The Voice of A Poet
Reviewed by Katharine Gilbert
“All poetry is confession.” – Goethe
Perhaps some readers may remember the sixties. Abbie Hoffman wrote a book with the title Steal This Book. Well don’t steal, but please do read Joseph Meredith’s newest work Inclinations of the Heart.
April is poetry month. So before you search for that old used worn out Lowell, Auden or Frost book put that idea aside and reach for Meredith, whose last work, Hunter’s Moon, was a sweet slim volume of simple delights of life from boyhood to manhood. One poem about his connection to his older brother by tossing a football was really a snapshot of our own forgotten days of brothers and sisters at play.
In his new work, Meredith continues through life using big themes of family, loss, memory, love, and regret with such calm and graceful prose, it is almost subversive.
You do not see it coming and when you feel the impact of his words, it is a stunning experience.
Sectioned by “The Seasons” with an extra “Season of Love,” he manages to expand your own sense of sight, sound and color resulting in a greater awareness of seeing and feeling his poems.
Some works are almost tactile, so powerful is the effect of his words. For example, read the winter section “Christmastime.” An immediate place setting and coldness in the hospital adds to the wistful sadness of the opening lines that his father might have enjoyed the singing of carols as he lay dying.
Those first lines are rocked in the fourth stanza as Meredith described the emptiness growing minutes after his father did die that evening.
Listen to his voice…I felt some nothing in me start to grow, a zero, like an ice cube wrapped in snow. We get the chill as we have had that feeling and know it well. What better words to capture experience and give to us readers.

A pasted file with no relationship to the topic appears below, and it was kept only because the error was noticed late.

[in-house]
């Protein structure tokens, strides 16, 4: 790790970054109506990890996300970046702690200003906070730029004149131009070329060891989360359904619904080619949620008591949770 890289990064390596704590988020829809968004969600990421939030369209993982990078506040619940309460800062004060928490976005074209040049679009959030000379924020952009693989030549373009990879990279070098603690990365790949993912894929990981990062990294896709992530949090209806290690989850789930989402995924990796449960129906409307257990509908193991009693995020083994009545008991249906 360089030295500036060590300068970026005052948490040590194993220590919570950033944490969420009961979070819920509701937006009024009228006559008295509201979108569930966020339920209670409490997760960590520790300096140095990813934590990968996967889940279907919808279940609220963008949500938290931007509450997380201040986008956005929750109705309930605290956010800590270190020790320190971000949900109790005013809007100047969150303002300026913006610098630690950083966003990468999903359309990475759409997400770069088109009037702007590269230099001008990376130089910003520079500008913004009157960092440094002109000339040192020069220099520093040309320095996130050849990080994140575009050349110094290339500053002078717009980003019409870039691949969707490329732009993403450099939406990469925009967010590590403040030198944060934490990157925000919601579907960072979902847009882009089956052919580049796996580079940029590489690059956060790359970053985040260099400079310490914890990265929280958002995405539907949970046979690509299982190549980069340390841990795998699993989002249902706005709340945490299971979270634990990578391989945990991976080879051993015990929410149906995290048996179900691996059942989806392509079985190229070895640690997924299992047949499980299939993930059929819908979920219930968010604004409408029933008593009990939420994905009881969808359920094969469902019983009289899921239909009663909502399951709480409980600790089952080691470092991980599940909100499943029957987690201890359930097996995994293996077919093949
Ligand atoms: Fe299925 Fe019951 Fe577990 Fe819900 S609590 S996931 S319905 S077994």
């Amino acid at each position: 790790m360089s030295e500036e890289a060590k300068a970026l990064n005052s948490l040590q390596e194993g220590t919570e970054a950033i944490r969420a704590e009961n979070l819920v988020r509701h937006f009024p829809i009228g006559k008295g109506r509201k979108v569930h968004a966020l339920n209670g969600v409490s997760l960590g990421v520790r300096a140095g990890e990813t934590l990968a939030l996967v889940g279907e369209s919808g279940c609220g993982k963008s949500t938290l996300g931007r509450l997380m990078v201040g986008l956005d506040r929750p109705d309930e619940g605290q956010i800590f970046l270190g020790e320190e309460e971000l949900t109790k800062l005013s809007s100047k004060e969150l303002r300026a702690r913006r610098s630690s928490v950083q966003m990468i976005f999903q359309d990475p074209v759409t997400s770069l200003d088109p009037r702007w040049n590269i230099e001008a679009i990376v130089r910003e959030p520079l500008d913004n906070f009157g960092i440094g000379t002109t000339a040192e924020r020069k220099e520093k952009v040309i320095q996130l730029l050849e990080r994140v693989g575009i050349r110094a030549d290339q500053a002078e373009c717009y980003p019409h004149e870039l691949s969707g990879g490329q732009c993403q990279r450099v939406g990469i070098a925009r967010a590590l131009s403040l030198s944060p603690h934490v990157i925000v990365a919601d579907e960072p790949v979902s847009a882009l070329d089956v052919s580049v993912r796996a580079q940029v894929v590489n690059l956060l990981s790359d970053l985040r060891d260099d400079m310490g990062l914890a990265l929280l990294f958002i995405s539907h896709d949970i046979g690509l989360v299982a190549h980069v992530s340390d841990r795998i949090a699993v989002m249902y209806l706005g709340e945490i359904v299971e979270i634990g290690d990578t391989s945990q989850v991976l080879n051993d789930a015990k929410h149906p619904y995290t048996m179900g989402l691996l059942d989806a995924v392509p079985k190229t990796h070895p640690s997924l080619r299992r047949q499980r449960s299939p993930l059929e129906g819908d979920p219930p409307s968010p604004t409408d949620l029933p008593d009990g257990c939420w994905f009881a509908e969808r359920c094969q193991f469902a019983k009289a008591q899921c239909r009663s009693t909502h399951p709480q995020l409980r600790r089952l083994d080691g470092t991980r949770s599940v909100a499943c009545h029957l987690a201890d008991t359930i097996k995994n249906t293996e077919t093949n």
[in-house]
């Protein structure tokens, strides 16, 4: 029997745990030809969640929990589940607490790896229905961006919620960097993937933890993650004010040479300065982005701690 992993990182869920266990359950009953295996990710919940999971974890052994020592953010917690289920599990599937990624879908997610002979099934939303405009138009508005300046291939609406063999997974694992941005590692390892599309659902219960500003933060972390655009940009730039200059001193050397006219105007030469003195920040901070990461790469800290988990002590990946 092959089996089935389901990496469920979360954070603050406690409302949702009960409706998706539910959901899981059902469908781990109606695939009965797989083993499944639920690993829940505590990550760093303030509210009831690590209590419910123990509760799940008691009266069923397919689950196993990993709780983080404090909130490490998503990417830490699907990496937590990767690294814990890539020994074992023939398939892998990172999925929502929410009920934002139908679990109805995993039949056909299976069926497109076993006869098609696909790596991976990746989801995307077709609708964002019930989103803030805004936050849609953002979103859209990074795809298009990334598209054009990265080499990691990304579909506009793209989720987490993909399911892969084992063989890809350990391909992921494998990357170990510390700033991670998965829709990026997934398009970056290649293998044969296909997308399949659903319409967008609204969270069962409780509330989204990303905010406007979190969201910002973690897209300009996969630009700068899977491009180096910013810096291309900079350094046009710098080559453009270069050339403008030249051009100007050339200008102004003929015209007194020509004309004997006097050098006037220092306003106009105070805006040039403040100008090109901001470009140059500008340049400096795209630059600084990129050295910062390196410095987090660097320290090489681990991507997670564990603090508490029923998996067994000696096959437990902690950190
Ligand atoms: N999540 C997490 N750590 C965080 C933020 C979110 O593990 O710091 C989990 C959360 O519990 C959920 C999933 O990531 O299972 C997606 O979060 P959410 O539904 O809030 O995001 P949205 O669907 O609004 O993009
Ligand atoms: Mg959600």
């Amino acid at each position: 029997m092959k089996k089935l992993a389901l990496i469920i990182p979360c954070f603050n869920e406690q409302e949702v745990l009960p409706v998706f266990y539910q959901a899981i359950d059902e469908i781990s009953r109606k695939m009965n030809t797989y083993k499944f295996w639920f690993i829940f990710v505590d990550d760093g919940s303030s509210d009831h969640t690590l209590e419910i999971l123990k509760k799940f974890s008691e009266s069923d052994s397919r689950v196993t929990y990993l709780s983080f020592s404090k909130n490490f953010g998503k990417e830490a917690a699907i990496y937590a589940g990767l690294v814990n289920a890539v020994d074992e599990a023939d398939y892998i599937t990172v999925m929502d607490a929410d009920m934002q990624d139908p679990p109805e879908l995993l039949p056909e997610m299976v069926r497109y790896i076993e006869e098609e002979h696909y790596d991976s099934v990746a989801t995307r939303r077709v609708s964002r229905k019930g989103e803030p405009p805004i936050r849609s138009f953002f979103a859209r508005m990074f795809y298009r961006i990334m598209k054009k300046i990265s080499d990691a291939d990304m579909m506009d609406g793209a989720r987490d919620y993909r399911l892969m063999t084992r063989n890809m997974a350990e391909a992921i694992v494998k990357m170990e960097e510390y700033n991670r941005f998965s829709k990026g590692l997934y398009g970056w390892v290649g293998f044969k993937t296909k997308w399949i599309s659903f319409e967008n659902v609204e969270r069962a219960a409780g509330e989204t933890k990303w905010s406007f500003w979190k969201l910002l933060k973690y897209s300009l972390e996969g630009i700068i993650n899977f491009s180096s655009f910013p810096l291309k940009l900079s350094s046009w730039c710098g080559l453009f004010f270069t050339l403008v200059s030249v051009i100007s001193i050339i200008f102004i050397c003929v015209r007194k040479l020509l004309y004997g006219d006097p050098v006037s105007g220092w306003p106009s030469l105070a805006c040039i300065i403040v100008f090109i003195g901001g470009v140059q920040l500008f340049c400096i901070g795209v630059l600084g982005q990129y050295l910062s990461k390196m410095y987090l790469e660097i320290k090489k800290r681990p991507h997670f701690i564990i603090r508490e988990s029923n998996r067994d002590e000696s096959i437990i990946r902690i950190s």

Meredith has a movie maker’s eye for developing a story, In “Paddy Whelan’s,” which opens with… Caribbean heat without the breeze…Do you feel the closeness? Then making sure you are at the bar, he follows a few lines later with…The place smells of roast lamb and pints and cigars… can you breathe yet?
I know this spot even though I know I don’t, because Meredith like the great director John Ford has a perfect sense of place.
It is the richness of his words that makes Meredith a pleasure to read. He knows the language and finds ways of expression that seems simple but very hard to do so well. He paints us into every line as we are startled to recognize what we have so long ignored.
The sounds in his words are what I find unusual. In the poem, “Fall and All That”… the crunch of tree nuts and locust pods that spill like a nun’s rosary. We get the bead-seed connection but also the natural sounds of the earth renewing itself.
There are words that capture purpose and sound such as the jangly line of the monitor in the hospital. We feel and hear jangly which is, no doubt, Meredith’s true strength and purpose as a poet.
It is said that the best poets write the music of life. In Meredith’s, “The Good Grey Poet” his tribute to a Poet that he does see in all the old familiar places reminded me of that old song and from now on I will be looking at the moon and I will be seeing you, Joe Meredith.
Inclinations of the Heart
By Joseph Meredith
Time Being Books/Time Being Press
St. Louis, Missouri